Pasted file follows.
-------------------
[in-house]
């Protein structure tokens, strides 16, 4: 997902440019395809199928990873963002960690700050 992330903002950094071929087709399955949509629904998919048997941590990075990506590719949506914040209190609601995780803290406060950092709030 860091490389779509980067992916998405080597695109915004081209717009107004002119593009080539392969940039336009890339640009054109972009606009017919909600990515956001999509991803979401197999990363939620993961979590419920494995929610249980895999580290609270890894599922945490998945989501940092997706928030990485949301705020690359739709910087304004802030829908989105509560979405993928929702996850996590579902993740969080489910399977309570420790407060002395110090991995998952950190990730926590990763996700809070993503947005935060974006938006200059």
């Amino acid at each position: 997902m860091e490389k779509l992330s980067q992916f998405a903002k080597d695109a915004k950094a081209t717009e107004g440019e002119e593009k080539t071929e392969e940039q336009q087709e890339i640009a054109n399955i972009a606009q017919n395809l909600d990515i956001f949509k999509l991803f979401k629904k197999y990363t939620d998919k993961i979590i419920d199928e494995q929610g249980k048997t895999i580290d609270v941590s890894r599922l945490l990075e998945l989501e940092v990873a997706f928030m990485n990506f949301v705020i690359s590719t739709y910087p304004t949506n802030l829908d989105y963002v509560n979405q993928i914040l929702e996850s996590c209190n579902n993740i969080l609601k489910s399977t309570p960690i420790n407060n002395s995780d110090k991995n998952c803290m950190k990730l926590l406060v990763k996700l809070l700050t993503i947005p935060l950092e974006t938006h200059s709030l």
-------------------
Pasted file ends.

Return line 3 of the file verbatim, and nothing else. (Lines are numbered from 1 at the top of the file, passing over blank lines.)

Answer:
């Amino acid at each position: 997902m860091e490389k779509l992330s980067q992916f998405a903002k080597d695109a915004k950094a081209t717009e107004g440019e002119e593009k080539t071929e392969e940039q336009q087709e890339i640009a054109n399955i972009a606009q017919n395809l909600d990515i956001f949509k999509l991803f979401k629904k197999y990363t939620d998919k993961i979590i419920d199928e494995q929610g249980k048997t895999i580290d609270v941590s890894r599922l945490l990075e998945l989501e940092v990873a997706f928030m990485n990506f949301v705020i690359s590719t739709y910087p304004t949506n802030l829908d989105y963002v509560n979405q993928i914040l929702e996850s996590c209190n579902n993740i969080l609601k489910s399977t309570p960690i420790n407060n002395s995780d110090k991995n998952c803290m950190k990730l926590l406060v990763k996700l809070l700050t993503i947005p935060l950092e974006t938006h200059s709030l």